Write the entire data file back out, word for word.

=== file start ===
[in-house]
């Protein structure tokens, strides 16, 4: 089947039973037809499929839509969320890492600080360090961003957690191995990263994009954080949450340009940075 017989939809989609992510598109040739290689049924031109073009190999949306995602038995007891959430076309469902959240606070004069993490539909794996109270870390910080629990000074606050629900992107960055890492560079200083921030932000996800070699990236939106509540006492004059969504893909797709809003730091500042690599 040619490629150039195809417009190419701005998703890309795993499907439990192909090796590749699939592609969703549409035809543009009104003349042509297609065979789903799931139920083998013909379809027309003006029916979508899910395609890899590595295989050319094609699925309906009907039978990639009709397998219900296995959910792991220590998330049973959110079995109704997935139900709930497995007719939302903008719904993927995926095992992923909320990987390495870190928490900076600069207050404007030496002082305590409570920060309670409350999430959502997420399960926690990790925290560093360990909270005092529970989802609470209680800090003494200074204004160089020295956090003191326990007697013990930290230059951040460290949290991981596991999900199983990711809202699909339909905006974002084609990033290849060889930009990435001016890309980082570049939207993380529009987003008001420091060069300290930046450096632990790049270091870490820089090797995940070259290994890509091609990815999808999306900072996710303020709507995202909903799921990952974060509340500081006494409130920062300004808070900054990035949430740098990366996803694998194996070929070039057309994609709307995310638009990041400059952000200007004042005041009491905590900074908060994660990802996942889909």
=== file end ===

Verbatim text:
[in-house]
């Protein structure tokens, strides 16, 4: 089947039973037809499929839509969320890492600080360090961003957690191995990263994009954080949450340009940075 017989939809989609992510598109040739290689049924031109073009190999949306995602038995007891959430076309469902959240606070004069993490539909794996109270870390910080629990000074606050629900992107960055890492560079200083921030932000996800070699990236939106509540006492004059969504893909797709809003730091500042690599 040619490629150039195809417009190419701005998703890309795993499907439990192909090796590749699939592609969703549409035809543009009104003349042509297609065979789903799931139920083998013909379809027309003006029916979508899910395609890899590595295989050319094609699925309906009907039978990639009709397998219900296995959910792991220590998330049973959110079995109704997935139900709930497995007719939302903008719904993927995926095992992923909320990987390495870190928490900076600069207050404007030496002082305590409570920060309670409350999430959502997420399960926690990790925290560093360990909270005092529970989802609470209680800090003494200074204004160089020295956090003191326990007697013990930290230059951040460290949290991981596991999900199983990711809202699909339909905006974002084609990033290849060889930009990435001016890309980082570049939207993380529009987003008001420091060069300290930046450096632990790049270091870490820089090797995940070259290994890509091609990815999808999306900072996710303020709507995202909903799921990952974060509340500081006494409130920062300004808070900054990035949430740098990366996803694998194996070929070039057309994609709307995310638009990041400059952000200007004042005041009491905590900074908060994660990802996942889909």